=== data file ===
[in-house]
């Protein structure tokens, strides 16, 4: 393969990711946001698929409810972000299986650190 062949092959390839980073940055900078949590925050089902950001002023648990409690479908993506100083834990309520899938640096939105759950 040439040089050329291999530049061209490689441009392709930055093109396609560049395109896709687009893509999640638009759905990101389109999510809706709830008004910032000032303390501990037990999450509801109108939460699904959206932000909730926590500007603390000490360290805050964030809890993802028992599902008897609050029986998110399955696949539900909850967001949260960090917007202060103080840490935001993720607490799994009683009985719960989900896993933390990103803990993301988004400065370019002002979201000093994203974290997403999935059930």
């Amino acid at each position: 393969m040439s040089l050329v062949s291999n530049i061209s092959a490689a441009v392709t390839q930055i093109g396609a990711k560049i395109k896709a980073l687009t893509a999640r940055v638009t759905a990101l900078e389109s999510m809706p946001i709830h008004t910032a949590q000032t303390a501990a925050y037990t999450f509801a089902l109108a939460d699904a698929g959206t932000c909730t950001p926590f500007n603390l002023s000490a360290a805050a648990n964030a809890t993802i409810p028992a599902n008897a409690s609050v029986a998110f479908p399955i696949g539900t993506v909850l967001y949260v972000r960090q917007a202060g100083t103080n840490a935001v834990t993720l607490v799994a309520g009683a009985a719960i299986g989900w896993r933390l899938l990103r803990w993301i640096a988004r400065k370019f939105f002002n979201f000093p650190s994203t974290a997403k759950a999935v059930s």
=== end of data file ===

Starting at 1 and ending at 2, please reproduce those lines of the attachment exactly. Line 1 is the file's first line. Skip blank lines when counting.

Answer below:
[in-house]
């Protein structure tokens, strides 16, 4: 393969990711946001698929409810972000299986650190 062949092959390839980073940055900078949590925050089902950001002023648990409690479908993506100083834990309520899938640096939105759950 040439040089050329291999530049061209490689441009392709930055093109396609560049395109896709687009893509999640638009759905990101389109999510809706709830008004910032000032303390501990037990999450509801109108939460699904959206932000909730926590500007603390000490360290805050964030809890993802028992599902008897609050029986998110399955696949539900909850967001949260960090917007202060103080840490935001993720607490799994009683009985719960989900896993933390990103803990993301988004400065370019002002979201000093994203974290997403999935059930």